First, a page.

No More E-6 Visas for Foreign Dancers

Each year, hundreds of foreign women arrive in South Korea seeking employment as dancers or performers. Now, reports have surfaced of women promised decent jobs and then forced to become bar hostesses or perform sexual acts. As a result, the South Korean government has decided to cancel visas for women who plan to dance at nightspots, but not in stage arts performances. Still, the government may not have the proper staff to detect illegitmate visa applications. And will this cut down on the exploitation of women? – YaleGlobal

No More E-6 Visas for Foreign Dancers

Kim Kyung-ho
Thursday, February 27, 2003

The Ministry of Justice has decided to stop issuing E-6 visas to foreign women seeking entry for employment as dancers at cabarets and other night spots, ministry officials said yesterday.

The ministry made the decision after holding a meeting Tuesday with officials from other government agencies to discuss measures to prevent the abuse of foreign women working at bars and clubs, they said.

A ministry official said that foreign dancers will eventually be excluded from the list of categories eligible for E-6 visa issuance.

He said a few exceptions could be considered in the case of foreign dancers visiting deluxe hotels or qualified art troupes.

The measure is the latest in a series of steps the ministry has taken to tighten guidelines on issuing E-6 visas for visits that fall under the umbrella of arts and performances.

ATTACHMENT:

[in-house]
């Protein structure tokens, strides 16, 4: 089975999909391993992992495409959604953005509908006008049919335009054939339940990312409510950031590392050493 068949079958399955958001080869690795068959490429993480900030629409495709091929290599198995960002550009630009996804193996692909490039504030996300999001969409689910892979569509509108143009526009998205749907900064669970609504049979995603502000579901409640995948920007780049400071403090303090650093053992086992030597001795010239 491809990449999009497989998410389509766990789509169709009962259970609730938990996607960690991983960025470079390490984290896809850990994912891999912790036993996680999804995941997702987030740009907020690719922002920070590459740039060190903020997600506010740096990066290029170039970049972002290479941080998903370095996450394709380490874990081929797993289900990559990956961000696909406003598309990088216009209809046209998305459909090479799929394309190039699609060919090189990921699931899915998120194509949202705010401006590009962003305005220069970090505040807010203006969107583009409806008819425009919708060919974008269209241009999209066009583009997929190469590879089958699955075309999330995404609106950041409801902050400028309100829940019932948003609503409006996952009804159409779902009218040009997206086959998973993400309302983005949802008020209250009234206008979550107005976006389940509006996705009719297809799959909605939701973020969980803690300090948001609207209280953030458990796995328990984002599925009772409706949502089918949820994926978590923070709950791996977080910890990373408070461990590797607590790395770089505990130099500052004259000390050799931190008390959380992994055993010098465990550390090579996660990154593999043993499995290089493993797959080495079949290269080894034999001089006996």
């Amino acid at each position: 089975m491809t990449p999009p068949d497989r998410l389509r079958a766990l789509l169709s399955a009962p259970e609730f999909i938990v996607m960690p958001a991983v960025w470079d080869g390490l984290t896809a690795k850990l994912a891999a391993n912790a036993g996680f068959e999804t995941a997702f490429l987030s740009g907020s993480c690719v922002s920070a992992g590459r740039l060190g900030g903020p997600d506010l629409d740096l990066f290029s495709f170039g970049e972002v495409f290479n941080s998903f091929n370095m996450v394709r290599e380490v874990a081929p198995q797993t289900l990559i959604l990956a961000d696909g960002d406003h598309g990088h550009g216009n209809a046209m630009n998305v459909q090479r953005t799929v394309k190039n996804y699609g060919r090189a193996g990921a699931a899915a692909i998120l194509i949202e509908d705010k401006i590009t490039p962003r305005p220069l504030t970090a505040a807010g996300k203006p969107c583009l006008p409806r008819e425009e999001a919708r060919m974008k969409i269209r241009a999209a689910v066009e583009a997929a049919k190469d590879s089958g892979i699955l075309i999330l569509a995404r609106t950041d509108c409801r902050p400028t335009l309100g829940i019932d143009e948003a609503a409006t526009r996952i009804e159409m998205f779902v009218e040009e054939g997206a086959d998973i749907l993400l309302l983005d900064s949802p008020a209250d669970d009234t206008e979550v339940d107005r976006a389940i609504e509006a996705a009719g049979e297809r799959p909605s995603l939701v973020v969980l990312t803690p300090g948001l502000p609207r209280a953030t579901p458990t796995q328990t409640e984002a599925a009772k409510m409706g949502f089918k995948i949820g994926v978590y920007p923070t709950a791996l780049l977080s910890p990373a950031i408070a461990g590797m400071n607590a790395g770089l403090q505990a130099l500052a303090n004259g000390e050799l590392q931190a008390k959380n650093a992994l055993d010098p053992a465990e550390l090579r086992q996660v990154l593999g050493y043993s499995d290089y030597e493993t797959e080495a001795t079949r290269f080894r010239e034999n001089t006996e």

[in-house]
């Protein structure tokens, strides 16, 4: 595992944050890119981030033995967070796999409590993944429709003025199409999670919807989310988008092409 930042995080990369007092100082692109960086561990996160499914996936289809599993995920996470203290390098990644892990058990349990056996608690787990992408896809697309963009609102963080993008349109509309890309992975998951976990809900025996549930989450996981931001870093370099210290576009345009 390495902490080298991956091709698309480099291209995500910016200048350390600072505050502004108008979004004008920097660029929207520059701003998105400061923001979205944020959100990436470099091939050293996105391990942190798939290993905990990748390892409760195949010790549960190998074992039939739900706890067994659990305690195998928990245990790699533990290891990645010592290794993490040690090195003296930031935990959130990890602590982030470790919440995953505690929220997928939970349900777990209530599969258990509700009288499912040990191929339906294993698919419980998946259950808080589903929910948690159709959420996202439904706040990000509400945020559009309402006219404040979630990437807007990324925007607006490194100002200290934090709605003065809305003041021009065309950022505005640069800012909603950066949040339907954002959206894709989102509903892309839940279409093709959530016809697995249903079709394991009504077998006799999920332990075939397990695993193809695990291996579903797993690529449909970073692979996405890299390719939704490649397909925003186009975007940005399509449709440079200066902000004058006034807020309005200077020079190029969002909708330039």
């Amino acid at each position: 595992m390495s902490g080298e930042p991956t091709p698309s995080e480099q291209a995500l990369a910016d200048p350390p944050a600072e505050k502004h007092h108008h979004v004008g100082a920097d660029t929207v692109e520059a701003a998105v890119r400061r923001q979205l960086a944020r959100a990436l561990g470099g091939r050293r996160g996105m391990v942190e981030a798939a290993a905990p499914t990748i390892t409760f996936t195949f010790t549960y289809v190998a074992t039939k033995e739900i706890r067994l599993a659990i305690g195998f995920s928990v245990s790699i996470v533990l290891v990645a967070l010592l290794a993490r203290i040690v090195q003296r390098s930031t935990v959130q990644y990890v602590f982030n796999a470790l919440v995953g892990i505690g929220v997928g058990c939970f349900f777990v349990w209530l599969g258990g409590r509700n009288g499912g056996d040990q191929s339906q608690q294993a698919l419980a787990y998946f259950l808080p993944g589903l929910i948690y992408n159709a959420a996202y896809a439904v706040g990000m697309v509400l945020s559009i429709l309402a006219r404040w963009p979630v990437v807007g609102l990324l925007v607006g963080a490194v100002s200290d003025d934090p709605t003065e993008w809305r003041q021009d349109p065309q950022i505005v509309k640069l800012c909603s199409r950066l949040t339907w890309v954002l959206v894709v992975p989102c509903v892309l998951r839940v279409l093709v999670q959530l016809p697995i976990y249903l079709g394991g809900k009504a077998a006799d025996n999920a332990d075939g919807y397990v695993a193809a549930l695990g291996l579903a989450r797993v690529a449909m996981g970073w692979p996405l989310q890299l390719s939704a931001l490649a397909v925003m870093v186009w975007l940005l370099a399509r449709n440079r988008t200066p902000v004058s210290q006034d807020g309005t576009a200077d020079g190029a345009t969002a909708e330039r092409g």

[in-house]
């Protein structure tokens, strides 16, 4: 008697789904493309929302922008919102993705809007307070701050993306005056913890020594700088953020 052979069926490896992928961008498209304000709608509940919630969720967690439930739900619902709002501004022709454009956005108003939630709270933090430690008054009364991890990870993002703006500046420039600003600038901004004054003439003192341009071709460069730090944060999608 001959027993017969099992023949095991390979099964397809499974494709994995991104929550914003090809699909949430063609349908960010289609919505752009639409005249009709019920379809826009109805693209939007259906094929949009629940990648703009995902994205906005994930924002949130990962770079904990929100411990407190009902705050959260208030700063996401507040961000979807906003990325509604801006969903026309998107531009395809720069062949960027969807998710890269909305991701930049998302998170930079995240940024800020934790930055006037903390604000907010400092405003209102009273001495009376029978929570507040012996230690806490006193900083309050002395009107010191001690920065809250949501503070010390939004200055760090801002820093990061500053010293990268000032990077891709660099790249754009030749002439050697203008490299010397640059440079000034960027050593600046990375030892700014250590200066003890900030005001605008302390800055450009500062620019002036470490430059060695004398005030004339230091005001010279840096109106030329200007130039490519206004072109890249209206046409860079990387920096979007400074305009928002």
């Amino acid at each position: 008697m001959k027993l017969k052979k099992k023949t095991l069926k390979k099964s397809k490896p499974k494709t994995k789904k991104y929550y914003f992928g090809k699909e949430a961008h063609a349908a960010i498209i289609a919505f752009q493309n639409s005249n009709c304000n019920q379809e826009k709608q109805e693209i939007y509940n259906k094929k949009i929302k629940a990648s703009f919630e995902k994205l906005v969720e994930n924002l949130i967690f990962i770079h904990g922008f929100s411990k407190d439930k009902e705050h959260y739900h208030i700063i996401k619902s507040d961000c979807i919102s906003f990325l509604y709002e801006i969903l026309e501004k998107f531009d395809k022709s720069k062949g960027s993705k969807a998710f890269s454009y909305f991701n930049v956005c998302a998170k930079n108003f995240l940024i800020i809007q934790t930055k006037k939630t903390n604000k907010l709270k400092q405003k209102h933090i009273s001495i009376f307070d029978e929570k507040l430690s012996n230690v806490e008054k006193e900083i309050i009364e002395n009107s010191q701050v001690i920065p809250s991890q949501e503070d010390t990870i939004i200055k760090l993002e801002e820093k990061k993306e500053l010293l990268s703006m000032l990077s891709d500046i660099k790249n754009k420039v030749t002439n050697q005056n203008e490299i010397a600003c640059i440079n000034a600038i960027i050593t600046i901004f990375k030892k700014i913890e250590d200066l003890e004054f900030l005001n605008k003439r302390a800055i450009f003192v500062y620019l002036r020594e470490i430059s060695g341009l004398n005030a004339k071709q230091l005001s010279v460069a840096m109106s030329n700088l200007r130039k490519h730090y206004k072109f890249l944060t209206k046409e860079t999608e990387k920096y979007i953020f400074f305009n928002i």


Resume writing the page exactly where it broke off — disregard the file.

Public criticism has mounted that local entertainment firms have exploited the lax requirements and procedures involved in getting E-6 visas to bring in foreign women from Russia, the Philippines and other countries for employment at bars, nightclubs and other night spots.

In many cases, foreign women entering Korea with such visas arranged by local entertainment companies believe they have come to stage performances but end up serving as bar hostesses.

A disclosure early this month of petitions by more than 20 Russian women who were made to serve Korean men at bars and sometimes forced to engage in sexual liaisons has prompted public anger and calls for stricter requirements for E-6 visas.

In the wake of a public outcry over the abuses of the Russian women, who were later permitted to return home, the Ministry of Justice announced plans to push for a legal amendment that would enable the Labor Ministry to replace the Culture and Tourism Ministry by taking responsibility for granting or rejecting E-6 visas to foreign visitors.

Under the current rules, foreigners recommended by a committee under the Culture and Tourism Ministry are issued with E-6 visas. The committee has been criticized for automatically recommending any foreigners applying for the visas through local entertainment companies.

Justice Ministry officials said the transfer of the deliberation work on E-6 visa issuance is needed because the committee is understaffed and not experienced enough to recognize illegitimate applications for the visas.

A ministry official said despite the measure to cancel future E-6 visas for foreign women who wish to dance at night spots, the visas will continue to be issued for foreigners seeking entry to stage arts performances.

ⓒ Copyright 2002 Digital Korea Herald. All rights reserved


I hope korean government will totally banned E6. True enough those performers from Russia, China, Philippines etc are for sure doing or becoming hostesses that most probably are doing sexual favor as well even at their own will. Not good.

E6 visa has its own proper space. One thing is sex traffickers using any kind of visa for prostitution, and another thing is the validity of the visa. Korea is THE country that taught the world how to do cultural enterprises, and recognizing its capabilities in hallyu production is key: people now visit Korea exploring Kpop, but also looking for drama writers, choreographers, brand overseas selling amd performing arts studies.

Suggesting eliminating this visa is like not selling salt because it can cause high blood pressure.